Looking through YouTube on Christmas Day, I found a trailer for the next instalment in the Alien franchise, Alien: Covenant. Directed by Ridley Scott, this follows on from his not-quite Alien prequel, Prometheus, which came out in four years ago in 2012. The blurb for this runs
Ridley Scott returns to the universe he created, with ALIEN: COVENANT, a new chapter in his groundbreaking ALIEN franchise. The crew of the colony ship Covenant, bound for a remote planet on the far side of the galaxy, discovers what they think is an uncharted paradise, but is actually a dark, dangerous world. When they uncover a threat beyond their imagination, they must attempt a harrowing escape.
Directed by Ridley Scott
Starring Michael Fassbender, Katherine Waterston, Billy Crudup, Danny McBride, Demián Bichir, Carmen Ejogo, Amy Seimetz, Jussie Smollet, Callie Hernandez, Nathaniel Dean, Alexander England, Benjamin Rigby.
The trailer shows the Covenant landing, and a scene with one of the David robots, played by Michael Fassbender. On landing, one of the crew steps on a bizarre set of bulbs, which releases some kind of spore. There is also a proper Alien egg hatching, ready to birth a facehugger. The sequence begins with one of the female characters refusing to let one of the other women out of room with a man, who is clearly in the agonies of some kind of transformation, or the eruption of an Alien from their body. It ends with two lovers in a shower having their tender moment interrupted by an Alien attack.
According to the YouTube page, it opens on May 19th.
This is another movie that I’m looking forward to, along with the sequel to another of Scott’s SF masterpieces, Blade Runner 2049.
The Alien has now become one of the classic Hollywood monsters, alongside the Predator, and older creatures like the Mummy, Frankenstein’s Monster and the Wolfman. Several critics have pointed out that Alien was basically a ‘B’ movie, but treated like a Hollywood main feature. I’d say that this was a fair statement. The basic story – alien gets on board spaceship to run amok killing the crew – was the storyline of another, very definite ‘B’ movie of the 1950s or ’60s. The same critic remarked that it could have – and very nearly did – come from Roger Corman, the great director responsible for churning out any number of them. Fortunately, Dan O’Bannon, the script writer, objected and the studio found Ridley Scott instead. What elevated the movie far above it’s ‘B’ movie plot were its stylish direction by Scott, its superb special effects and the way its script broke a number of conventions and gender stereotypes. It was one of the first SF movies to have a strong female lead in Ripley. Another critic has pointed out that as well as breaking gender stereotypes, Ripley also broke another Hollywood convention in that she was basically a hard, by-the-book character. These types usually die before the end of the movie, but not before they perform some noble gesture that shows they’re OK really. Ripley goes by the book, and doesn’t want to let Kane in to infect the ship with whatever attacked him. She’s right, but it’s a hard attitude, and she’s overridden by Ash, who appears to be acting from simple compassion. The reality is otherwise, and, as everyone whose watched or heard of the film knows, carnage ensues. But Ripley survives to the end, and finally beats the monster.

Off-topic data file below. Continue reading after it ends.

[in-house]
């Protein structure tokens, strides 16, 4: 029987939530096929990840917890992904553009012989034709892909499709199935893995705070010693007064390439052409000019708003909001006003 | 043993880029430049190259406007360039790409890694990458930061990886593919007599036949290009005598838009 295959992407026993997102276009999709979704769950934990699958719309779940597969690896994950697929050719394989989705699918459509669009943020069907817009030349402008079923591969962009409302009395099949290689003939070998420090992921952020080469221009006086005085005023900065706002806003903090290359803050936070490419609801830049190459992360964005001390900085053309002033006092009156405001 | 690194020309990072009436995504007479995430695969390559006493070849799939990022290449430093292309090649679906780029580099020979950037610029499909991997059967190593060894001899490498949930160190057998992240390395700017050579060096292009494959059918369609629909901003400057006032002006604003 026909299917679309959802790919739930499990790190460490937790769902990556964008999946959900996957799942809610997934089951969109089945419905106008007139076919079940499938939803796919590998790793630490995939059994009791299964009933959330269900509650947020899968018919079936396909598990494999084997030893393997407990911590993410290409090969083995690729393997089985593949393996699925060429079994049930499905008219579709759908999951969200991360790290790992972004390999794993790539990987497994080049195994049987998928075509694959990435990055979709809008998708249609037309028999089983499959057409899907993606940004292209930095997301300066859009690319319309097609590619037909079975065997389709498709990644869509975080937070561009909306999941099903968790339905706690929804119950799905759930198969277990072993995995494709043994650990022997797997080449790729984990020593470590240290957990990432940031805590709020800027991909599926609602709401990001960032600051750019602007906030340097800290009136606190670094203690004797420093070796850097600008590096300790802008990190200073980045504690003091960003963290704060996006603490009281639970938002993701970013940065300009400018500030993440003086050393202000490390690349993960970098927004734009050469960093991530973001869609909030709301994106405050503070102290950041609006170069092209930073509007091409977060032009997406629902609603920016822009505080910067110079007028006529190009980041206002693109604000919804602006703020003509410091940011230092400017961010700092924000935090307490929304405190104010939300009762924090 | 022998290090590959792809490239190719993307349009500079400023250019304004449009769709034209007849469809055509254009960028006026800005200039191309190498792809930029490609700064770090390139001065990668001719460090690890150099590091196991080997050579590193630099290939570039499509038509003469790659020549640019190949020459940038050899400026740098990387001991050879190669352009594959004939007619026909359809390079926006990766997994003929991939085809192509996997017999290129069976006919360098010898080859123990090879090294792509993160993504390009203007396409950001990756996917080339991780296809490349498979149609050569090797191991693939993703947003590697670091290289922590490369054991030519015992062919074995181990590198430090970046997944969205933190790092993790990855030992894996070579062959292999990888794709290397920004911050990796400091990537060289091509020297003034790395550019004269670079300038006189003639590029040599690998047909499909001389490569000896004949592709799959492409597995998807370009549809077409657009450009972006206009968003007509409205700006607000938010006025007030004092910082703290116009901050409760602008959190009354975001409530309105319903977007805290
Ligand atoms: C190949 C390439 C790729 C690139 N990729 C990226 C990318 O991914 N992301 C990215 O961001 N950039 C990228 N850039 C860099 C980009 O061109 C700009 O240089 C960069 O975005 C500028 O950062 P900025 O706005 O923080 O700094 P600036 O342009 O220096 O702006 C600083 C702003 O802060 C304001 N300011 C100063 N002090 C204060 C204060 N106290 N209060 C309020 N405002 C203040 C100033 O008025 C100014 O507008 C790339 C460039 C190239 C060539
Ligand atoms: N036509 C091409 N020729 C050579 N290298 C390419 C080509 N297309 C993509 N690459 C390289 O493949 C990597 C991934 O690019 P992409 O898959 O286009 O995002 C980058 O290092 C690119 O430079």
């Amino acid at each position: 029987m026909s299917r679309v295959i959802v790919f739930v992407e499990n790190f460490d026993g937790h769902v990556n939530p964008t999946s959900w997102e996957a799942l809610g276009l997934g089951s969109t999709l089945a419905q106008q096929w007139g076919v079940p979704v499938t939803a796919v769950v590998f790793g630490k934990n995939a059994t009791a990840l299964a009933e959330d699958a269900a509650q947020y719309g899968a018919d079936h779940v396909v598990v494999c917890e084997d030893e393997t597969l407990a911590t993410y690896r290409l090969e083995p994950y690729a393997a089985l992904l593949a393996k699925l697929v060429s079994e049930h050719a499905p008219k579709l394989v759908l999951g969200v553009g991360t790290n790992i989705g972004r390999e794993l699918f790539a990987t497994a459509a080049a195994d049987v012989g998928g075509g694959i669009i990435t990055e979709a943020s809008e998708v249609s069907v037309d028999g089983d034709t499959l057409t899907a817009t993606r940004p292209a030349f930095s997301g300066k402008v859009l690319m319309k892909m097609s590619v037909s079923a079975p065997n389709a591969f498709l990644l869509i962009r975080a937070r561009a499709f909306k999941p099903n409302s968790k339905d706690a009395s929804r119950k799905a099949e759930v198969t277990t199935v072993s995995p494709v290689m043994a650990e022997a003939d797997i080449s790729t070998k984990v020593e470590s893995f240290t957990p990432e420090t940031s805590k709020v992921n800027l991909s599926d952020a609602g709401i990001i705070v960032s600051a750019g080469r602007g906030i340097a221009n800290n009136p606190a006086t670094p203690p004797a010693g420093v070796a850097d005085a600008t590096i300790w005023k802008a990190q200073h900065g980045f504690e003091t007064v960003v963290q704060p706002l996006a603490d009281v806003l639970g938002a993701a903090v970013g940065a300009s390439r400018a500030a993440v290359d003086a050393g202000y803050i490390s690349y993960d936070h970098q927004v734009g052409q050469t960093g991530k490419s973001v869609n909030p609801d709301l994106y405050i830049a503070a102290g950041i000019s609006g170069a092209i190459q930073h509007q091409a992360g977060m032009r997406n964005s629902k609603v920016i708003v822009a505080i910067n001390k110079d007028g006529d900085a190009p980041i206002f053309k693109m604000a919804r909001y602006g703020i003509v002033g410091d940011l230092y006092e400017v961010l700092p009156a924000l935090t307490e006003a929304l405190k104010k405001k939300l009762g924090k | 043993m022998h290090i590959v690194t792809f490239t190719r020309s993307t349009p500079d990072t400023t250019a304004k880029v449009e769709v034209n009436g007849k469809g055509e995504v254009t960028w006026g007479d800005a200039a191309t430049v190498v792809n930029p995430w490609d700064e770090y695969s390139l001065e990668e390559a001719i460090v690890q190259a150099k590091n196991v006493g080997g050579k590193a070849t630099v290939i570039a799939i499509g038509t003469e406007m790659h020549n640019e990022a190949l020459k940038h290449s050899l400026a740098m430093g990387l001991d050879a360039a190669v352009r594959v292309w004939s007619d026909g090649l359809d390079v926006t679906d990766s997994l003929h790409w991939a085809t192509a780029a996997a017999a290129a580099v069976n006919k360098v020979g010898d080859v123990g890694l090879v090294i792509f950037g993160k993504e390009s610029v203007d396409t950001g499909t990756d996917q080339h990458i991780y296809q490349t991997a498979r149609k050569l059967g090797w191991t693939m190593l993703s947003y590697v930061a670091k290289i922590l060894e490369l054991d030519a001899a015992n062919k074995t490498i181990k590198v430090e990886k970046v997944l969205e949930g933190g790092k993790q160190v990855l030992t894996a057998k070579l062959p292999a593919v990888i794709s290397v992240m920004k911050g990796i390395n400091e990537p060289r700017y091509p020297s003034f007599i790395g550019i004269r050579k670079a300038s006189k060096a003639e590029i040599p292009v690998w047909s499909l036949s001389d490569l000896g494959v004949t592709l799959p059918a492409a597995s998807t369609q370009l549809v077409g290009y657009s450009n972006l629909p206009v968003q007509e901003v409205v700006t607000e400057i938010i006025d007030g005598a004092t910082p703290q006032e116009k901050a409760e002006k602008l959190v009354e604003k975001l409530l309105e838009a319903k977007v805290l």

And, of course, what really made the monster one of the classics was its unique quality and the dark beauty of its realization by Swiss Surrealist H.R. Giger. The Alien’s two-stage life cycle – facehugger and then the monster itself, is genuinely alien. It isn’t like anything on Earth. Its gestation inside humans is based on the ichneumon moth, which lays its eggs in captive caterpillars. These serve as living larders as the developing larvae hatch and eat their host from the inside. It plays on the fear of parasitism, and was intended by the writer and director to make the men in the audience afraid of rape and a malign pregnancy, rather than women.
And when it finally emerges and develops, the monster itself does not look like anything on Earth. The film was before CGI and a little before animatronics, so it really was another ‘man in a rubber suit’. However, it’s design was so unique that it didn’t look like one. It was both cadaverously thin, like a spindly, distorted human corpse, but with an insect carapace. It also had a tongue with its own mouth and set of teeth, and appeared to lack any kind of external sense organs. There are no eyes or ears that you can see. Finally, there are the strange tubes emerging from its back.
Stylistically, it was one of the biomechanical creatures that formed Giger’s oeuvre. These were a disturbing mixture of the biological and mechanical, so that organically derived shapes had the shapes of, and acted like, machines. The Alien was so uniquely strange and disturbing, that it’s influenced the design of other malignant beings from space since then. The aliens in Independence Day show Giger’s influence, as did the ‘Sleazoids’ in an X-Men storyline of about the same time, and the Cythrons and their armour in the Slaine strip in 2000 AD, for those comic fans of a certain age.
There’s also supposed to be an Alien 5 in production, which will apparently see the return of Ripley, Newt and the surviving Space Marine from James Cameron’s Aliens. I don’t know much about this, however.
The Alien franchise is now 3 1/2 decades old, and like Hammer Horror’s Dracula, or Star Wars, doesn’t seem to show any signs of stopping. From the trailer it looks like the latest instalment could be well worth going to, if you’re a fan of what Mark Kermode has called ‘gribbly monsters.’
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